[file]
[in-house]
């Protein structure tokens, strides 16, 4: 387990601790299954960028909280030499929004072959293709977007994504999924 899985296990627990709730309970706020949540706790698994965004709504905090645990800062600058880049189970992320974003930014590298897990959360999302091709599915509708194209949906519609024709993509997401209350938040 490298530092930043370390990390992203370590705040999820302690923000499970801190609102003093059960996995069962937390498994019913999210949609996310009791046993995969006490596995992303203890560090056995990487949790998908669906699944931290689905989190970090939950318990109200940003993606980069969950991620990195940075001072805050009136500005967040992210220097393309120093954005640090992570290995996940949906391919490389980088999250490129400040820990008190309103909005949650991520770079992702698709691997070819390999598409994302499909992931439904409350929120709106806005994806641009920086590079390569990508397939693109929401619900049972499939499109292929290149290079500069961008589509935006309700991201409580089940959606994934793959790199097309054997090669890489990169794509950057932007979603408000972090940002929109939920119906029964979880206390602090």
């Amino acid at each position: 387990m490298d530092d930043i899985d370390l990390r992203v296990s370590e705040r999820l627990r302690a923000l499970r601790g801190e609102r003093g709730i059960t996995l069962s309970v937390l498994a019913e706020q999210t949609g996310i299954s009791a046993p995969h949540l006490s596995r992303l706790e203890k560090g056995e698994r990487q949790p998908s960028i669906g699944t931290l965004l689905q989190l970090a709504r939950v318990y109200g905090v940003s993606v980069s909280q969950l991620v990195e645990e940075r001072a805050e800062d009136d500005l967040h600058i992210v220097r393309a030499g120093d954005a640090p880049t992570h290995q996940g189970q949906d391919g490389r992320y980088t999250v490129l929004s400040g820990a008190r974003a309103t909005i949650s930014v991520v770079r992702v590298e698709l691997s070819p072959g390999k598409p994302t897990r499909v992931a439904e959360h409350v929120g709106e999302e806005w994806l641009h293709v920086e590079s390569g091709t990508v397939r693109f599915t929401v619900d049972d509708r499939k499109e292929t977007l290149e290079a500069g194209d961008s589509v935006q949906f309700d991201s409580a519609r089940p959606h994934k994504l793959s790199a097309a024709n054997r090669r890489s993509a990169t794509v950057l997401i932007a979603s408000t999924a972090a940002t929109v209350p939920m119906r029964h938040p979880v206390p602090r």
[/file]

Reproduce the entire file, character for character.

[in-house]
């Protein structure tokens, strides 16, 4: 387990601790299954960028909280030499929004072959293709977007994504999924 899985296990627990709730309970706020949540706790698994965004709504905090645990800062600058880049189970992320974003930014590298897990959360999302091709599915509708194209949906519609024709993509997401209350938040 490298530092930043370390990390992203370590705040999820302690923000499970801190609102003093059960996995069962937390498994019913999210949609996310009791046993995969006490596995992303203890560090056995990487949790998908669906699944931290689905989190970090939950318990109200940003993606980069969950991620990195940075001072805050009136500005967040992210220097393309120093954005640090992570290995996940949906391919490389980088999250490129400040820990008190309103909005949650991520770079992702698709691997070819390999598409994302499909992931439904409350929120709106806005994806641009920086590079390569990508397939693109929401619900049972499939499109292929290149290079500069961008589509935006309700991201409580089940959606994934793959790199097309054997090669890489990169794509950057932007979603408000972090940002929109939920119906029964979880206390602090």
């Amino acid at each position: 387990m490298d530092d930043i899985d370390l990390r992203v296990s370590e705040r999820l627990r302690a923000l499970r601790g801190e609102r003093g709730i059960t996995l069962s309970v937390l498994a019913e706020q999210t949609g996310i299954s009791a046993p995969h949540l006490s596995r992303l706790e203890k560090g056995e698994r990487q949790p998908s960028i669906g699944t931290l965004l689905q989190l970090a709504r939950v318990y109200g905090v940003s993606v980069s909280q969950l991620v990195e645990e940075r001072a805050e800062d009136d500005l967040h600058i992210v220097r393309a030499g120093d954005a640090p880049t992570h290995q996940g189970q949906d391919g490389r992320y980088t999250v490129l929004s400040g820990a008190r974003a309103t909005i949650s930014v991520v770079r992702v590298e698709l691997s070819p072959g390999k598409p994302t897990r499909v992931a439904e959360h409350v929120g709106e999302e806005w994806l641009h293709v920086e590079s390569g091709t990508v397939r693109f599915t929401v619900d049972d509708r499939k499109e292929t977007l290149e290079a500069g194209d961008s589509v935006q949906f309700d991201s409580a519609r089940p959606h994934k994504l793959s790199a097309a024709n054997r090669r890489s993509a990169t794509v950057l997401i932007a979603s408000t999924a972090a940002t929109v209350p939920m119906r029964h938040p979880v206390p602090r």